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Italian Studies

Guide to Resources in Italian Literature and History

Evaluating Sources

Thompson Writing Center at Duke 

  • Evaluating Sources of Information (Purdue): All sources aren't created equal. Purdue's Online Writing Lab offers these valuable tips for evaluating the sources and informational content you encounter.
  • Evaluating Print vs. Internet Sources (Purdue): Just because it's online doesn't mean it's good. Purdue's Online Writing Lab helps you sort the wheat from the chaff. 
  • You may also like this guide to Fake news from the Toronto Public Library


Take the CRAAP test: score each category on a scale from 1 to 10 (1 = worst, 10=best possible) 

Currency: the timeliness of the information

  • When was the information published or posted?
  • Has the information been revised or updated?
  • Is the information current or out-of date for your topic?
  • Are the links functional?

Relevance: the importance of the information for your needs

  • Does the information relate to your topic or answer your question?
  • Who is the intended audience?
  • Is the information at an appropriate level (i.e. not too elementary or advanced for your needs)?
  • Have you looked at a variety of sources before determining this is one you will use?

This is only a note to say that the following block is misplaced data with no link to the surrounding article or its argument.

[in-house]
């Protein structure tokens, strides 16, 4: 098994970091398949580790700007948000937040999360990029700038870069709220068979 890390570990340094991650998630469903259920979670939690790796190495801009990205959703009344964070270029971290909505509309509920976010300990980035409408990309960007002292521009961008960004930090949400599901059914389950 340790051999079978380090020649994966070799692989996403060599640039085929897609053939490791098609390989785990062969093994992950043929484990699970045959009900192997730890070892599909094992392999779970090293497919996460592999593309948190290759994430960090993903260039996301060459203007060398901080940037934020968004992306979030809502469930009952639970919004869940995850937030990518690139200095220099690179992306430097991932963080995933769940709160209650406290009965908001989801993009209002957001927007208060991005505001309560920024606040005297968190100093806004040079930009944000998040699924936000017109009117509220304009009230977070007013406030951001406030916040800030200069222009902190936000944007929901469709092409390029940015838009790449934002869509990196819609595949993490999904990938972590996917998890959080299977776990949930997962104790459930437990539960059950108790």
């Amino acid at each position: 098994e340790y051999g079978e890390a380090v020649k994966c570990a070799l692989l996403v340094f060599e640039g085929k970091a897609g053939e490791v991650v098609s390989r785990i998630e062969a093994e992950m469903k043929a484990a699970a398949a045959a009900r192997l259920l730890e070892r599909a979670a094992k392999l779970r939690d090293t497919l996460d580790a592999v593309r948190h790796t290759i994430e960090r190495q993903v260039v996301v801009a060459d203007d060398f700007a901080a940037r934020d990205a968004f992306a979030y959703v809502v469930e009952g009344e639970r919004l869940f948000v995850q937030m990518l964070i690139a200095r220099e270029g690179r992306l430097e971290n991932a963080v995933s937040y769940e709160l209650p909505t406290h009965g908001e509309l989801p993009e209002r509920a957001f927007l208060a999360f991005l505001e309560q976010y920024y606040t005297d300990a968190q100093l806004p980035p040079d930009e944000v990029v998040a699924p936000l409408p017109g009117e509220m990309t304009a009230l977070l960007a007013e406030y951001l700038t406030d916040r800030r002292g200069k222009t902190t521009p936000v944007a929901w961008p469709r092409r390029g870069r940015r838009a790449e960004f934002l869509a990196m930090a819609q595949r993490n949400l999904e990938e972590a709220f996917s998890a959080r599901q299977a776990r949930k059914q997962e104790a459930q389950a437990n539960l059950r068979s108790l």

• Would you be comfortable using this source for a research paper?

Authority: the source of the information

  • Who is the author/publisher/source/sponsor?
  • Are the author's credentials or organizational affiliations given?
  • What are the author's credentials or organizational affiliations given?
  • What are the author's qualifications to write on the topic?
  • Is there contact information, such as a publisher or e-mail address?
  • Does the URL reveal anything about the author or source examples: .com (commercial), .edu (educational), .gov (U.S. government), .org (nonprofit organization), or .net (network)

Accuracy: the reliability, truthfulness, and correctness of the content, and

  • Where does the information come from?
  • Is the information supported by evidence?
  • Has the information been reviewed or refereed?
  • Can you verify any of the information in another source or from personal knowledge?
  • Does the language or tone seem biased and free of emotion?
  • Are there spelling, grammar, or other typographical errors?

Purpose: the reason the information exists

  • What is the purpose of the information? to inform? teach? sell? entertain? persuade?
  • Do the authors/sponsors make their intentions or purpose clear?
  • Is the information fact? opinion? propaganda?
  • Does the point of view appear objective and impartial?
  • Are there political, ideological, cultural, religious, institutional, or personal biases?
(This  test was first created by Molly Beestrum and ‚ÄčKenneth Orenic at Dominican University as "CRAP," a team of librarians  at  Meriam Library, CSU then developed the test into CRAAP The original worksheet is linked here Evaluating Information -- Applying the CRAAP Test;)

Peer Review